Operative versus nonoperative management of asymptomatic high-grade internal carotid artery stenosis: improved results with endarterectomy.
In a 4-year period, 129 asymptomatic high-grade (80-99%) internal carotid artery stenoses were identified in 115 patients. Because we previously demonstrated a strong relation between degree of carotid stenosis and subsequent development of ipsilateral related events (stroke, transient ischemic attack, and carotid occlusion), we changed our previous policy and began to offer carotid endarterectomy to good surgical risk patients referred to us with asymptomatic high-grade carotid stenosis. A total of 56 carotid endarterectomies were performed while 73 lesions were followed nonoperatively. Operated and nonoperated groups were similar with regard to age, prevalence of hypertension, cardiac disease, diabetes, and aspirin use. Life table analysis to 24 months revealed a higher rate of stroke (19 vs. 4%, p = 0.08), transient focal neurologic deficits (28 vs. 5%, p = 0.008), and carotid occlusion (29 vs. 0%, p = 0.003) in the nonoperated group. Eight of the 9 strokes in the nonoperated group occurred within 9 months of diagnosis of the high-grade lesion; none were preceded by a transient ischemic attack. There was 1 perioperative stroke (1.8%) but no in-hospital operative deaths and no difference in the late death rates of the two groups. This suggests that the preservation of neurologic status in patients with asymptomatic high-grade internal carotid artery stenosis can be improved by carotid endarterectomy.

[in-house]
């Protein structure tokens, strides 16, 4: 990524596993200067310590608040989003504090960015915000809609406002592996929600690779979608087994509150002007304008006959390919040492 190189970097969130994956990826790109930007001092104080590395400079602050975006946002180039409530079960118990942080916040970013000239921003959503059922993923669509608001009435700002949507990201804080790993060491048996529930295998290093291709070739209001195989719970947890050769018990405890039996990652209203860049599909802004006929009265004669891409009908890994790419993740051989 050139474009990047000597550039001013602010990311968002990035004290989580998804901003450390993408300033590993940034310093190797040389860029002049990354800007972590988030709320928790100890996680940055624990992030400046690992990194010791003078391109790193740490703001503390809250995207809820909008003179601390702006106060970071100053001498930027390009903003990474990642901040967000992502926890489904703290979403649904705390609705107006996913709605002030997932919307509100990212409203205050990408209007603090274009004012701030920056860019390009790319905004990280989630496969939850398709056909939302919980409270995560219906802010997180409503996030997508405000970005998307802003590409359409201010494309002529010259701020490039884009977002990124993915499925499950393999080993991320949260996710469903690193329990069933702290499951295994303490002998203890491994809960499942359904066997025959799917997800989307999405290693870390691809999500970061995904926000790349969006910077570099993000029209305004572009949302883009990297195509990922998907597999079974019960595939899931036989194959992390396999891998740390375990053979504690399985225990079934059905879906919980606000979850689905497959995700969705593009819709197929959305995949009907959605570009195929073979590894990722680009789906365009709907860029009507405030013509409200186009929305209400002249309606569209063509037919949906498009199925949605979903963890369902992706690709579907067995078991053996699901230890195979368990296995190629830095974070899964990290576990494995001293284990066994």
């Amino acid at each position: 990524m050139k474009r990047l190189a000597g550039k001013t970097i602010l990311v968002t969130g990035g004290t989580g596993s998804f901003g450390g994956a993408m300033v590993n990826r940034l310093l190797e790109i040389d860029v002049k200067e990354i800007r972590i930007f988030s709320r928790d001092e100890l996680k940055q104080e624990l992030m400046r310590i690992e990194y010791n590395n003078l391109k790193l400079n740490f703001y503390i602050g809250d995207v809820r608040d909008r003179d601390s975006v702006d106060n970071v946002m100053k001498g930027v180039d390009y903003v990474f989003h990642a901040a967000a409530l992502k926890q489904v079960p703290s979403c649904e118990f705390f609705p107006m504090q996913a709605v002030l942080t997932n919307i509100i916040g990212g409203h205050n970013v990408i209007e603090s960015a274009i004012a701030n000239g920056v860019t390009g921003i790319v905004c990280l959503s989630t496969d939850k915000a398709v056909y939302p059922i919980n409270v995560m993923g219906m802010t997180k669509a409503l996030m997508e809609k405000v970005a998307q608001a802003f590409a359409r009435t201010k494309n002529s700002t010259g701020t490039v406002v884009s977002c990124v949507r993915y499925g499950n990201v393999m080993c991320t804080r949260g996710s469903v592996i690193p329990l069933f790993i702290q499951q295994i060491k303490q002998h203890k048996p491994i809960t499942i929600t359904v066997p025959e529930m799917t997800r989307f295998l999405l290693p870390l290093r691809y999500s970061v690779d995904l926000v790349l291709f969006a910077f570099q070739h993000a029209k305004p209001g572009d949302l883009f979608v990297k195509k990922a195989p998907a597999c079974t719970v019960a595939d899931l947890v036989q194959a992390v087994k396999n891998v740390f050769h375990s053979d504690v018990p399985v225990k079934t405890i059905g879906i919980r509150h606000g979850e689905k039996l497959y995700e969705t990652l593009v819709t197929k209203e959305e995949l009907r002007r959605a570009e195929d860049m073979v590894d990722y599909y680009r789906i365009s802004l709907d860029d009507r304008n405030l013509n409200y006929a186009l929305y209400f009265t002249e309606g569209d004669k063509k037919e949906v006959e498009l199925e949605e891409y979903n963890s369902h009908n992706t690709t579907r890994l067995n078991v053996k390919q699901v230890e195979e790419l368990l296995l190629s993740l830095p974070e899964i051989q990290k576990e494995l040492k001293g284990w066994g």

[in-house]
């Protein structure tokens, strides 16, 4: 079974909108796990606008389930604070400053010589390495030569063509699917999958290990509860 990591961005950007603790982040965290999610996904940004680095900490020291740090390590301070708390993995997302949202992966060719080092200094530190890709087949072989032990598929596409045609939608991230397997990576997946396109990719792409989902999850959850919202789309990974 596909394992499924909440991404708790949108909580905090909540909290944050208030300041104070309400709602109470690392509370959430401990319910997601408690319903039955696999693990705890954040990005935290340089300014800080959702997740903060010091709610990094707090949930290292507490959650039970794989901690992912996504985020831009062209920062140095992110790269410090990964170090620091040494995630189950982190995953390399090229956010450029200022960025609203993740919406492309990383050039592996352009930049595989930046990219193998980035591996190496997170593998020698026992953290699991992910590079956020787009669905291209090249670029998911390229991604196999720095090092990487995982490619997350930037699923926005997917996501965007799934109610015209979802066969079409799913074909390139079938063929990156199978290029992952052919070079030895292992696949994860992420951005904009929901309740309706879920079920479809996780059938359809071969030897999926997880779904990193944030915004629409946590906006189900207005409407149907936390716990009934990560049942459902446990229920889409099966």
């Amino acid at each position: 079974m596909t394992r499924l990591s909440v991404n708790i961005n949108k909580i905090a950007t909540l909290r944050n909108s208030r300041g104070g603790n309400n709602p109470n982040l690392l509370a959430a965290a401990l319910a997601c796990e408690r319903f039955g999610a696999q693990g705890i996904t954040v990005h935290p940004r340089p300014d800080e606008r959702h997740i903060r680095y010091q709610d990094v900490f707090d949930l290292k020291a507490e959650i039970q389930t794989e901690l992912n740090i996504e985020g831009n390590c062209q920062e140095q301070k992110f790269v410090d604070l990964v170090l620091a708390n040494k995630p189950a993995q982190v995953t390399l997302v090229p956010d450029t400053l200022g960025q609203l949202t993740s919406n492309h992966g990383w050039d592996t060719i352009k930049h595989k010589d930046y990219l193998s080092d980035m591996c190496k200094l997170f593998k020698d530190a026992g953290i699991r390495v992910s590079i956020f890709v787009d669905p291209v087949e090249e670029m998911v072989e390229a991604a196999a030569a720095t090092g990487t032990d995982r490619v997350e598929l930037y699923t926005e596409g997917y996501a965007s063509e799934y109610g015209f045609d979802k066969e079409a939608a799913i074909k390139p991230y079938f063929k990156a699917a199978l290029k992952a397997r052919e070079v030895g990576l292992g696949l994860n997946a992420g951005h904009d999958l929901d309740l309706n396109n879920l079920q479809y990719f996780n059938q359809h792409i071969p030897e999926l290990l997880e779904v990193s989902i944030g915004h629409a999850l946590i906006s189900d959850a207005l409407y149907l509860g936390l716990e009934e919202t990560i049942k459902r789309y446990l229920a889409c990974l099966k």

- Copyright © 1987 by American Heart Association